Now he would get nothing.
“Ninety percent of lawyers who had taken one on the chin like that, they’d be done,” Avenatti said last week over coffee at a luxury Central Park hotel.
That setback in 2012 now serves as a parable of resilience in the legend Avenatti has been crafting about himself — both with a string of multimillion-dollar jury verdicts and with his brash, almost nonstop cable news appearances. Avenatti is locked in a legal throwdown with the president of the United States over porn star Stormy Daniels, who appeared on “60 Minutes” Sunday for a much-hyped interview about her alleged affair with Donald Trump and the hush money she says she received during the 2016 campaign to keep it a secret.
Avenatti, who has heightened anticipation for his client’s television appearance by dribbling out hints about major revelations, has linked his reputation to the Daniels case. It is another big bet for an attorney with an enormous appetite for risk whose roster of courthouse adversaries includes mega-corporations, as well as celebrities, such as Paris Hilton and Jim Carrey.
“He is an adrenaline junkie,” says Jonathan Turley, who taught Avenatti at George Washington University’s law school and has stayed in touch since his former student earned his law degree. “I think he needs that adrenaline rush. He lives his life aggressively. In both litigation and in life he shows a certain aggressive style.”
One moment Avenatti is pinballing among courtrooms across the country for high-stakes litigation, including last year’s $454 million judgment in a surgical-gown fraud case, one of the largest in California history. The next he’s delving into entrepreneurial pursuits, such as buying Tully’s, a struggling Seattle coffee-shop chain, or blasting around a track while competing as a driver in a professional racecar circuit, sometimes hitting speeds of up to 195 mph. The main photograph on his website depicts him in a race suit rather than a business suit.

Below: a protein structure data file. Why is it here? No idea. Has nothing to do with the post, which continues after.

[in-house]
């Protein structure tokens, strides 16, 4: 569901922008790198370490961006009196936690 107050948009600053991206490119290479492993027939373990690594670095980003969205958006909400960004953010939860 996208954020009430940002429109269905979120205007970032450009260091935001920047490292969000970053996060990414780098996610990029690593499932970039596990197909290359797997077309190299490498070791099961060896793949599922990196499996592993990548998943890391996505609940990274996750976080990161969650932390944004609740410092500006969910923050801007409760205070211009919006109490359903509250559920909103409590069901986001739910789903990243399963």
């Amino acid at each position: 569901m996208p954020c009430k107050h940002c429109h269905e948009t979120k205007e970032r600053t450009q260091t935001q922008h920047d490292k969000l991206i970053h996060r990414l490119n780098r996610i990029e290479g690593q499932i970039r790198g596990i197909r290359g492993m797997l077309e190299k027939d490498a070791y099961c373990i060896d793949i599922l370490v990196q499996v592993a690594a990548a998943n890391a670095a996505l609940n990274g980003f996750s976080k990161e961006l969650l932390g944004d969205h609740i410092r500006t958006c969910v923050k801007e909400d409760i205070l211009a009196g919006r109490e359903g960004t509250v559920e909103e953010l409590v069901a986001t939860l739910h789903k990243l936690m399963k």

Avenatti, now 47, won’t say how he ended up representing Daniels beginning about six weeks ago. The porn actress and director, whose real name is Stephanie Clifford, has claimed that she had an affair with Trump in 2006 while he was a reality-TV star whose wife, Melania, had recently given birth to their son.
“Initially, I was very skeptical about getting involved because I, much like many Americans, had preconceived notions about Stormy Daniels and her motivations and what she is all about,” Avenatti says.
It took him only about 20 minutes to decide that she was credible, he says, although he won’t reveal what led him to that conclusion. One thing he says he hasn’t done is examine her on-screen appearances.
“Have I ever viewed pornography? Yes,” he says. “Have I ever viewed her work? No.”
He goes on to say that “we have in this country this Puritan, hypocritical, nonrealistic view of sex that is entirely different than the view, for instance, in Western Europe.”
Avenatti’s foil in the Daniels melodrama has been Trump’s lawyer Michael Cohen, as much as the president. Cohen has said he took out a home-equity loan to pay Daniels $130,000 of his own money to keep her story of the affair secret and drafted a nondisclosure agreement. Avenatti has called Cohen’s claim that the president knew nothing of the deal “ridiculous.”
Avenatti has been daring Cohen to appear on television with him to discuss the case. He recently used an enlarged photograph of Cohen as a prop during a contentious appearance on CNN with Cohen’s attorney, David Schwartz. (Cohen and Schwartz did not respond to requests to comment for this article.)
“That was fun,” Avenatti says.
The legal dispute with Daniels and Trump centers on the particulars of the porn star’s nondisclosure agreement. But Avenatti is arguing a broader case about the integrity of the president and his legal team — and drawing from a well-honed playbook of using media appearances as an integral part of his strategy.
“Have I ever not been confident or have I ever not acted confident?” says Avenatti, whittling and reframing a question. “I think I’ve always acted confident even at times I haven’t been confident.”
Brian Panish, a prominent plaintiffs attorney who has worked on cases with Avenatti, compares his former colleague to William Ginsburg, Monica Lewinsky’s attorney famous for appearing on all the Sunday talk shows on the same day during President Clinton’s White House-intern sex scandal. It spawned the term “the full Ginsburg.”